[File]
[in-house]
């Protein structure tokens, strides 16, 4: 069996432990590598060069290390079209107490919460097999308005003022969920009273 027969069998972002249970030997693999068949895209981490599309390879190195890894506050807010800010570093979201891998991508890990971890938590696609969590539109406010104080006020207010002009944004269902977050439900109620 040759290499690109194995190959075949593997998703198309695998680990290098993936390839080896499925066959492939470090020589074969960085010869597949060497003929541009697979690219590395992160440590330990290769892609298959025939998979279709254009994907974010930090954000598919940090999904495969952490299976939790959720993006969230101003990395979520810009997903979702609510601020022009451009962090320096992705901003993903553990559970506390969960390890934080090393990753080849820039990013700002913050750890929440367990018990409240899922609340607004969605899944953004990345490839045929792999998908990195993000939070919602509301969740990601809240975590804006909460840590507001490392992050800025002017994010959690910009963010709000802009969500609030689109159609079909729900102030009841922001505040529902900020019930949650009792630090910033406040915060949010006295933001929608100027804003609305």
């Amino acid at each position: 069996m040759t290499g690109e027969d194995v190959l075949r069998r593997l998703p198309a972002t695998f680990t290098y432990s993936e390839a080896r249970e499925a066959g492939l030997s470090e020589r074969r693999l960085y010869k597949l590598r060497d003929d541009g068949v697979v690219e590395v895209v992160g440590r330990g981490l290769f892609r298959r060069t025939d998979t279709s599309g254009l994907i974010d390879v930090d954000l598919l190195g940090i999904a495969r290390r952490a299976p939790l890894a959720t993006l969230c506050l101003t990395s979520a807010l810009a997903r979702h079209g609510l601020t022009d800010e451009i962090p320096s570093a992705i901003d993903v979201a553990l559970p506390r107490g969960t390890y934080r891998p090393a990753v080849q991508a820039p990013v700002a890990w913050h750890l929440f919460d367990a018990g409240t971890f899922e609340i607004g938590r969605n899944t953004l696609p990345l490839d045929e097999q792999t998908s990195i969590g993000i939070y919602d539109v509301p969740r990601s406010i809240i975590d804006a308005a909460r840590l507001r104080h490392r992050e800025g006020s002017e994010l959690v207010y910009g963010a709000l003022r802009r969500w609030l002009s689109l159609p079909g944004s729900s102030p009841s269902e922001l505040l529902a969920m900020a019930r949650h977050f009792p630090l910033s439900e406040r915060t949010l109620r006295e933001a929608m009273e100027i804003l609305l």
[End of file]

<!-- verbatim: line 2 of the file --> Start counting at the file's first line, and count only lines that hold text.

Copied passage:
């Protein structure tokens, strides 16, 4: 069996432990590598060069290390079209107490919460097999308005003022969920009273 027969069998972002249970030997693999068949895209981490599309390879190195890894506050807010800010570093979201891998991508890990971890938590696609969590539109406010104080006020207010002009944004269902977050439900109620 040759290499690109194995190959075949593997998703198309695998680990290098993936390839080896499925066959492939470090020589074969960085010869597949060497003929541009697979690219590395992160440590330990290769892609298959025939998979279709254009994907974010930090954000598919940090999904495969952490299976939790959720993006969230101003990395979520810009997903979702609510601020022009451009962090320096992705901003993903553990559970506390969960390890934080090393990753080849820039990013700002913050750890929440367990018990409240899922609340607004969605899944953004990345490839045929792999998908990195993000939070919602509301969740990601809240975590804006909460840590507001490392992050800025002017994010959690910009963010709000802009969500609030689109159609079909729900102030009841922001505040529902900020019930949650009792630090910033406040915060949010006295933001929608100027804003609305």